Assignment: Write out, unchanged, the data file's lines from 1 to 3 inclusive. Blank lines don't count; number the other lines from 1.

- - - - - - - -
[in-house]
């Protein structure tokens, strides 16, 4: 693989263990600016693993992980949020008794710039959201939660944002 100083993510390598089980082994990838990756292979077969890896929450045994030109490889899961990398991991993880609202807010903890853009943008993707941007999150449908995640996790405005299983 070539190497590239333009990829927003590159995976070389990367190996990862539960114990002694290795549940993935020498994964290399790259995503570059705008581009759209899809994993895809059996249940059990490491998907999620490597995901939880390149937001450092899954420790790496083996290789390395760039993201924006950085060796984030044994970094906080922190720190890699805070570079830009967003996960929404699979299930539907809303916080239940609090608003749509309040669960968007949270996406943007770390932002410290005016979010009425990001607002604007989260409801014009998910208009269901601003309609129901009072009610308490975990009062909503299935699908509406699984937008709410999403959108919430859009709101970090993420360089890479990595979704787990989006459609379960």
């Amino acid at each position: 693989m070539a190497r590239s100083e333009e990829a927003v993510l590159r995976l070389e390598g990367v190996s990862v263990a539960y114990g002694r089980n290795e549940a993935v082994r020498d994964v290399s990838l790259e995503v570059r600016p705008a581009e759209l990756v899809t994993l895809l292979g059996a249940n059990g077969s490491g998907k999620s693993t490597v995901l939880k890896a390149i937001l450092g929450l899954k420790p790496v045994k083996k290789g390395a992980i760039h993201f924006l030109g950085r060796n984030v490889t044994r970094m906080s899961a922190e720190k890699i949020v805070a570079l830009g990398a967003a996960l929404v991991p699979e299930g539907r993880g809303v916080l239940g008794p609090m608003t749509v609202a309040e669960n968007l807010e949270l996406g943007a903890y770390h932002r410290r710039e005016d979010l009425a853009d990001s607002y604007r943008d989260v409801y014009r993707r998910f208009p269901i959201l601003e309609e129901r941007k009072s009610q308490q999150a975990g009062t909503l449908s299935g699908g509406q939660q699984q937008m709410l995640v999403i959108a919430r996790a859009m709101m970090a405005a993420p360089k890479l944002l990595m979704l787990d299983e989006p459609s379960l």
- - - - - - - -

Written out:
[in-house]
């Protein structure tokens, strides 16, 4: 693989263990600016693993992980949020008794710039959201939660944002 100083993510390598089980082994990838990756292979077969890896929450045994030109490889899961990398991991993880609202807010903890853009943008993707941007999150449908995640996790405005299983 070539190497590239333009990829927003590159995976070389990367190996990862539960114990002694290795549940993935020498994964290399790259995503570059705008581009759209899809994993895809059996249940059990490491998907999620490597995901939880390149937001450092899954420790790496083996290789390395760039993201924006950085060796984030044994970094906080922190720190890699805070570079830009967003996960929404699979299930539907809303916080239940609090608003749509309040669960968007949270996406943007770390932002410290005016979010009425990001607002604007989260409801014009998910208009269901601003309609129901009072009610308490975990009062909503299935699908509406699984937008709410999403959108919430859009709101970090993420360089890479990595979704787990989006459609379960």
């Amino acid at each position: 693989m070539a190497r590239s100083e333009e990829a927003v993510l590159r995976l070389e390598g990367v190996s990862v263990a539960y114990g002694r089980n290795e549940a993935v082994r020498d994964v290399s990838l790259e995503v570059r600016p705008a581009e759209l990756v899809t994993l895809l292979g059996a249940n059990g077969s490491g998907k999620s693993t490597v995901l939880k890896a390149i937001l450092g929450l899954k420790p790496v045994k083996k290789g390395a992980i760039h993201f924006l030109g950085r060796n984030v490889t044994r970094m906080s899961a922190e720190k890699i949020v805070a570079l830009g990398a967003a996960l929404v991991p699979e299930g539907r993880g809303v916080l239940g008794p609090m608003t749509v609202a309040e669960n968007l807010e949270l996406g943007a903890y770390h932002r410290r710039e005016d979010l009425a853009d990001s607002y604007r943008d989260v409801y014009r993707r998910f208009p269901i959201l601003e309609e129901r941007k009072s009610q308490q999150a975990g009062t909503l449908s299935g699908g509406q939660q699984q937008m709410l995640v999403i959108a919430r996790a859009m709101m970090a405005a993420p360089k890479l944002l990595m979704l787990d299983e989006p459609s379960l």